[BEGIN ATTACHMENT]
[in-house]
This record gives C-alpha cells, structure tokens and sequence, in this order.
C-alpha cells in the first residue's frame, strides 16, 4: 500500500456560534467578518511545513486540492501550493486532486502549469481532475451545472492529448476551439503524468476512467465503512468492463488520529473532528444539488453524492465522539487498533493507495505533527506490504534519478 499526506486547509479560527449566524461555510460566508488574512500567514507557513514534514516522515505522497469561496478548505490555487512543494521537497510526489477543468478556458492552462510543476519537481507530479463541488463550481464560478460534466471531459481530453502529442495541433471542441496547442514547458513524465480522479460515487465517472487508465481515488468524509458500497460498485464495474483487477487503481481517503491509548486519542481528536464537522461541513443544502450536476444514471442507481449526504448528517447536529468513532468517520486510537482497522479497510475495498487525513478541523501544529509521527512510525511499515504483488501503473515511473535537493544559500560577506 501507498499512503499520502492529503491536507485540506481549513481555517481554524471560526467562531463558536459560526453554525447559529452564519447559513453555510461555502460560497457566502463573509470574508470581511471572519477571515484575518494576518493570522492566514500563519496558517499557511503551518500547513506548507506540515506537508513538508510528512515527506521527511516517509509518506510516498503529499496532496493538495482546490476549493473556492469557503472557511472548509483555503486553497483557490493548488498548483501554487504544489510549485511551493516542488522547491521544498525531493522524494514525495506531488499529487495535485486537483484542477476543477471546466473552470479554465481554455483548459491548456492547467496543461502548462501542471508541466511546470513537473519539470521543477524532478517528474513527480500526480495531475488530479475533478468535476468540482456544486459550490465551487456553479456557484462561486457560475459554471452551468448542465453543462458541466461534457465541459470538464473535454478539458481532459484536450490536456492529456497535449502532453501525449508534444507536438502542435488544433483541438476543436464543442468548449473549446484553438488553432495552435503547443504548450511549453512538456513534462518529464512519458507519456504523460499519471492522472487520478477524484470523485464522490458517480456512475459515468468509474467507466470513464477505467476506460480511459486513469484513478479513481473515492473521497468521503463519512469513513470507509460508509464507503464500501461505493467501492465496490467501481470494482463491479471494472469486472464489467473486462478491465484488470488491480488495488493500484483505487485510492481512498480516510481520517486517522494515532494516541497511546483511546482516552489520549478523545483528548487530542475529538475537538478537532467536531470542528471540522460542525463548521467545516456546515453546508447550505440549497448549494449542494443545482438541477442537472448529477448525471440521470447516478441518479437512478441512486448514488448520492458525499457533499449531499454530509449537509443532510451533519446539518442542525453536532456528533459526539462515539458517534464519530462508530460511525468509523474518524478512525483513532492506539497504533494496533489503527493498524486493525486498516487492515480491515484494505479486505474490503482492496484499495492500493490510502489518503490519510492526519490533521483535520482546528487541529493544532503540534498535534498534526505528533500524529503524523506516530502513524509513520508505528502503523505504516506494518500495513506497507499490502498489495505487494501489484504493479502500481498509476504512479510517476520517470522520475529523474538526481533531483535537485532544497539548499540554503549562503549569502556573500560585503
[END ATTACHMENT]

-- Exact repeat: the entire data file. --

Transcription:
[in-house]
This record gives C-alpha cells, structure tokens and sequence, in this order.
C-alpha cells in the first residue's frame, strides 16, 4: 500500500456560534467578518511545513486540492501550493486532486502549469481532475451545472492529448476551439503524468476512467465503512468492463488520529473532528444539488453524492465522539487498533493507495505533527506490504534519478 499526506486547509479560527449566524461555510460566508488574512500567514507557513514534514516522515505522497469561496478548505490555487512543494521537497510526489477543468478556458492552462510543476519537481507530479463541488463550481464560478460534466471531459481530453502529442495541433471542441496547442514547458513524465480522479460515487465517472487508465481515488468524509458500497460498485464495474483487477487503481481517503491509548486519542481528536464537522461541513443544502450536476444514471442507481449526504448528517447536529468513532468517520486510537482497522479497510475495498487525513478541523501544529509521527512510525511499515504483488501503473515511473535537493544559500560577506 501507498499512503499520502492529503491536507485540506481549513481555517481554524471560526467562531463558536459560526453554525447559529452564519447559513453555510461555502460560497457566502463573509470574508470581511471572519477571515484575518494576518493570522492566514500563519496558517499557511503551518500547513506548507506540515506537508513538508510528512515527506521527511516517509509518506510516498503529499496532496493538495482546490476549493473556492469557503472557511472548509483555503486553497483557490493548488498548483501554487504544489510549485511551493516542488522547491521544498525531493522524494514525495506531488499529487495535485486537483484542477476543477471546466473552470479554465481554455483548459491548456492547467496543461502548462501542471508541466511546470513537473519539470521543477524532478517528474513527480500526480495531475488530479475533478468535476468540482456544486459550490465551487456553479456557484462561486457560475459554471452551468448542465453543462458541466461534457465541459470538464473535454478539458481532459484536450490536456492529456497535449502532453501525449508534444507536438502542435488544433483541438476543436464543442468548449473549446484553438488553432495552435503547443504548450511549453512538456513534462518529464512519458507519456504523460499519471492522472487520478477524484470523485464522490458517480456512475459515468468509474467507466470513464477505467476506460480511459486513469484513478479513481473515492473521497468521503463519512469513513470507509460508509464507503464500501461505493467501492465496490467501481470494482463491479471494472469486472464489467473486462478491465484488470488491480488495488493500484483505487485510492481512498480516510481520517486517522494515532494516541497511546483511546482516552489520549478523545483528548487530542475529538475537538478537532467536531470542528471540522460542525463548521467545516456546515453546508447550505440549497448549494449542494443545482438541477442537472448529477448525471440521470447516478441518479437512478441512486448514488448520492458525499457533499449531499454530509449537509443532510451533519446539518442542525453536532456528533459526539462515539458517534464519530462508530460511525468509523474518524478512525483513532492506539497504533494496533489503527493498524486493525486498516487492515480491515484494505479486505474490503482492496484499495492500493490510502489518503490519510492526519490533521483535520482546528487541529493544532503540534498535534498534526505528533500524529503524523506516530502513524509513520508505528502503523505504516506494518500495513506497507499490502498489495505487494501489484504493479502500481498509476504512479510517476520517470522520475529523474538526481533531483535537485532544497539548499540554503549562503549569502556573500560585503